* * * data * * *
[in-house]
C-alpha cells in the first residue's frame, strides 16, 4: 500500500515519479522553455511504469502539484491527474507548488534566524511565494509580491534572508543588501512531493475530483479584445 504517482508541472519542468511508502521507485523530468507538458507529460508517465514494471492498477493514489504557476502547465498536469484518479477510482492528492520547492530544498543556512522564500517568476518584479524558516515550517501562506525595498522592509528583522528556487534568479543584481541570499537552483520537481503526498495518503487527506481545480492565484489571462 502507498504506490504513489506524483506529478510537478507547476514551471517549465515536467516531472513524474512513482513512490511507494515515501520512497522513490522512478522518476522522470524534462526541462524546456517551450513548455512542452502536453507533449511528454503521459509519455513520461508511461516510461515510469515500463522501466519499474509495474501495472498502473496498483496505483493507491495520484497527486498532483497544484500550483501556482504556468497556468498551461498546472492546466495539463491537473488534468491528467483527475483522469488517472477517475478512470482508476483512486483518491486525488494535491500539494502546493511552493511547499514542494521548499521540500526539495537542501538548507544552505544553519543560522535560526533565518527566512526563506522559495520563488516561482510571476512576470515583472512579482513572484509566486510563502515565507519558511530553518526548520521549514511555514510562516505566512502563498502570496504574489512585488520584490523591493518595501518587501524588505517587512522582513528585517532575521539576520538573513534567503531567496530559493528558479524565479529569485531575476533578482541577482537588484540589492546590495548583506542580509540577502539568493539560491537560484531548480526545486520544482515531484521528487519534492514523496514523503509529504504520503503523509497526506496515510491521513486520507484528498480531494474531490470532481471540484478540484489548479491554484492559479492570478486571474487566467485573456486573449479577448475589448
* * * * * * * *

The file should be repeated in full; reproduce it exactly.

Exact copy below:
[in-house]
C-alpha cells in the first residue's frame, strides 16, 4: 500500500515519479522553455511504469502539484491527474507548488534566524511565494509580491534572508543588501512531493475530483479584445 504517482508541472519542468511508502521507485523530468507538458507529460508517465514494471492498477493514489504557476502547465498536469484518479477510482492528492520547492530544498543556512522564500517568476518584479524558516515550517501562506525595498522592509528583522528556487534568479543584481541570499537552483520537481503526498495518503487527506481545480492565484489571462 502507498504506490504513489506524483506529478510537478507547476514551471517549465515536467516531472513524474512513482513512490511507494515515501520512497522513490522512478522518476522522470524534462526541462524546456517551450513548455512542452502536453507533449511528454503521459509519455513520461508511461516510461515510469515500463522501466519499474509495474501495472498502473496498483496505483493507491495520484497527486498532483497544484500550483501556482504556468497556468498551461498546472492546466495539463491537473488534468491528467483527475483522469488517472477517475478512470482508476483512486483518491486525488494535491500539494502546493511552493511547499514542494521548499521540500526539495537542501538548507544552505544553519543560522535560526533565518527566512526563506522559495520563488516561482510571476512576470515583472512579482513572484509566486510563502515565507519558511530553518526548520521549514511555514510562516505566512502563498502570496504574489512585488520584490523591493518595501518587501524588505517587512522582513528585517532575521539576520538573513534567503531567496530559493528558479524565479529569485531575476533578482541577482537588484540589492546590495548583506542580509540577502539568493539560491537560484531548480526545486520544482515531484521528487519534492514523496514523503509529504504520503503523509497526506496515510491521513486520507484528498480531494474531490470532481471540484478540484489548479491554484492559479492570478486571474487566467485573456486573449479577448475589448